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Austrian company Migaloo has unveiled its design for a 165-metre-long submersible superyacht that could allow the ultra-rich to enjoy private underwater adventures.

Technical data released about the Migaloo M5 suggests that the submarine could descend to a depth of approximately 250 metres beneath the ocean surface and remain submerged for up to four weeks.

M5 submersible superyacht seen from aboveM5 submersible superyacht seen from above
Migaloo has unveiled designs for its submersible superyacht M5

It features many of the same luxuries as a traditional superyacht including a helipad, swimming pool, gym and cinema while offering a greater feeling of seclusion and adventure, according to Migaloo.

“The needs of superyacht owners for their vessels are more complex than ever [and] do not just include performance, length or design,” explained the company’s CEO and chief designer Christian Gumpold.

“Owners are looking for privacy, security and protection for themselves, their guests and their valuables, or for the fulfilment of unique experiences up to scientific desires as well as for the greatest possible exclusivity.”

Migaloo luxury submarine seen from above diving in shallow watersMigaloo luxury submarine seen from above diving in shallow waters
The submarine can stay submerged for up to four weeks

Migaloo, which describes itself as a “private submersible yacht” design studio, says it is taking orders for the $2 billion submarine although no prototype has been revealed to date.

The company suggests the vessel would measure 165.8 metres in length and 23 metres across at its widest point, with a range of roughly 15,000 kilometres and a speed of 20 knots surfaced or 12 knots submerged.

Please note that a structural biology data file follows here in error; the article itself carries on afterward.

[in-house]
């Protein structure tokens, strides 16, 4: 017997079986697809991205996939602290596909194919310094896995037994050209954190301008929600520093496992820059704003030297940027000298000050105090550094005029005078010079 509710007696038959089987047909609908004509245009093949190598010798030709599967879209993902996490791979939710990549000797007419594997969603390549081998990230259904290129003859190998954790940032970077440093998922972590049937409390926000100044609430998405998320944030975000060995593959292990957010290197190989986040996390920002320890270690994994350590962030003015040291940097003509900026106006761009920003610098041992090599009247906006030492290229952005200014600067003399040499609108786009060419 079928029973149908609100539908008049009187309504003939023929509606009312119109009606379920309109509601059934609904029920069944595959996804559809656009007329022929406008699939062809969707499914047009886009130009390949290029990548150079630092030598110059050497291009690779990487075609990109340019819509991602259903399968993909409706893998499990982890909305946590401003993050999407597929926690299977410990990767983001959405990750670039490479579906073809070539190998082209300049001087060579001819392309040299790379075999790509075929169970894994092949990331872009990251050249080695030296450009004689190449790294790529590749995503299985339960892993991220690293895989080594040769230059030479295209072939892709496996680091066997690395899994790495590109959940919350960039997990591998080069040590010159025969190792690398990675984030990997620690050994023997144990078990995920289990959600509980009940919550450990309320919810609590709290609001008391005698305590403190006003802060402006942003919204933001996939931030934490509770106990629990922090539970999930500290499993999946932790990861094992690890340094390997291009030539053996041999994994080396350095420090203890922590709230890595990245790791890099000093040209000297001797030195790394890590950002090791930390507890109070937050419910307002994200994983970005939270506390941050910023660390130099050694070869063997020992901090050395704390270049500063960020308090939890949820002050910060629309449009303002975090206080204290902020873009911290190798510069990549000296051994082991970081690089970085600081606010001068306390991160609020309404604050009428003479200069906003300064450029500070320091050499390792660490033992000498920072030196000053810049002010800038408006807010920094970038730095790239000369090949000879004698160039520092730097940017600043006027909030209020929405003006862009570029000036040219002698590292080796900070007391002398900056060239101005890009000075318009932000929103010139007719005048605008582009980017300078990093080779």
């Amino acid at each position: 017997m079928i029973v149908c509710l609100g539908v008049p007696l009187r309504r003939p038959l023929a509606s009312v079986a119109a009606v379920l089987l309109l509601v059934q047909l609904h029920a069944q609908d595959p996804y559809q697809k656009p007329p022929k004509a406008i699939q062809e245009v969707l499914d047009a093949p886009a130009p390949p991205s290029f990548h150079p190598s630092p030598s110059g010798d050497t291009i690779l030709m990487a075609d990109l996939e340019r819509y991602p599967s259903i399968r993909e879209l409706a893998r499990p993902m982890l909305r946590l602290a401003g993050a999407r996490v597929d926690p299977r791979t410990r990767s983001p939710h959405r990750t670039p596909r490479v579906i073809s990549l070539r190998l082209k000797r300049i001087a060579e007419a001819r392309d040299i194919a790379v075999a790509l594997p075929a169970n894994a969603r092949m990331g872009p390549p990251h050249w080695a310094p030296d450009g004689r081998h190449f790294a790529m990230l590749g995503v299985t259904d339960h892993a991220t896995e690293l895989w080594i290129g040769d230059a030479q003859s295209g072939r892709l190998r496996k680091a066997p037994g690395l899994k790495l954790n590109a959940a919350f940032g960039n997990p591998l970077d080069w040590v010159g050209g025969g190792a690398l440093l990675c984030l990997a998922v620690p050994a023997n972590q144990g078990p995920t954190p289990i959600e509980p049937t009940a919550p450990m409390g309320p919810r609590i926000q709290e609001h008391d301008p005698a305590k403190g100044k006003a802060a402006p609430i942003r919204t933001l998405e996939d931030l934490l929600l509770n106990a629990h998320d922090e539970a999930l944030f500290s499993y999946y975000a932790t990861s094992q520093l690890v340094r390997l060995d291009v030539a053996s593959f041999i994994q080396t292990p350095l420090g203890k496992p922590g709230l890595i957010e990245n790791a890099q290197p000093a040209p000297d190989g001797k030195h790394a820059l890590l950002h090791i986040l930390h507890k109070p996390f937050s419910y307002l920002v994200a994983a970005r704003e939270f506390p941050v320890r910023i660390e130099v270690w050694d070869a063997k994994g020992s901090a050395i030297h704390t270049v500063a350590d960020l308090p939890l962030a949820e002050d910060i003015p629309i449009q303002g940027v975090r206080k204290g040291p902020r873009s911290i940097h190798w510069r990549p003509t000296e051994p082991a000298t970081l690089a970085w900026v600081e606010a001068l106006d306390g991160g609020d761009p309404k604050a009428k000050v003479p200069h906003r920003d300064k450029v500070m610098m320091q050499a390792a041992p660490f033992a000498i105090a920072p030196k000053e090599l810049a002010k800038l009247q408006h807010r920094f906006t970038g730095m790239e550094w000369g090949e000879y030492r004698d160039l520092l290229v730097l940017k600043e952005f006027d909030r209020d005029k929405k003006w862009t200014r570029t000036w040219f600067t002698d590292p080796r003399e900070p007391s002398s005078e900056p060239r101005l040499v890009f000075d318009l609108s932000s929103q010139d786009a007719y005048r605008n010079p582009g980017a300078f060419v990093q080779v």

Render of Migaloo M5 submersible superyacht in a sheet of iceRender of Migaloo M5 submersible superyacht in a sheet of ice
A helipad is included on the M5’s aft deck

To ensure feasibility and safety, the M5 utilises technologies borrowed from existing motor yachts and submersibles, such as its double-hull construction, multiple pressure hulls and diesel-electric propulsion augmented by air-independent propulsion.

A helipad is included on the M5’s aft deck and a dedicated pressure hull would be used as a hangar for storing a helicopter. Drones and a hot air balloon could provide further aerial transportation options.

Owners could also specify Migaloo’s Limo Sub Tenders (LST) – smaller submarines that can accommodate up to 12 guests for underwater exploration, along with various surface tenders and landing craft.

According to Gumpold, the preliminary design for the M5 is intended as inspiration and any Migaloo vessel would be designed in collaboration with the owner to meet their specific preferences and requirements.

Render of M5 submersible superyacht next to sketches of the shipRender of M5 submersible superyacht next to sketches of the ship
The submarine’s design could be customised in collaboration with the owner

The default design for the interior shows spaces including a large salon with a DJ booth, a swimming pool and spa, a gym, an art gallery and a cinema, along with a multitude of lounges and dining areas.

The owners’ area at the front of the vessel includes a salon, bar, children’s playroom, office and private art gallery. The bedroom has his-and-hers dressing areas and bathrooms, as well as underwater viewing spheres that protrude from the port and starboard sides.

Migaloo envisions its submersibles being painted white to distinguish them from conventional submarines. This idea led the firm to borrow its name from a rare albino humpback whale famously found off Australia’s east coast.

Render of interior of Migaloo submersible superyachtRender of interior of Migaloo submersible superyacht
The default interior would features a multitude of lounges and dining areas

The company aims to offer a holistic management service, including overseeing the yacht’s engineering and construction, as well as addressing all technical and legal concerns throughout the process.

Previous attempts at creating luxury submarines have come from carmaker Aston Martin, which developed a concept for a $4 million limited-edition submersible to “redefine luxury for a select few”.

Others have focused instead on harnessing submersible vessels for the good of the planet, with Indonesian designer Faris Rajak Kotahatuhaha proposing an iceberg-making submarine that could re-freeze the Arctic.

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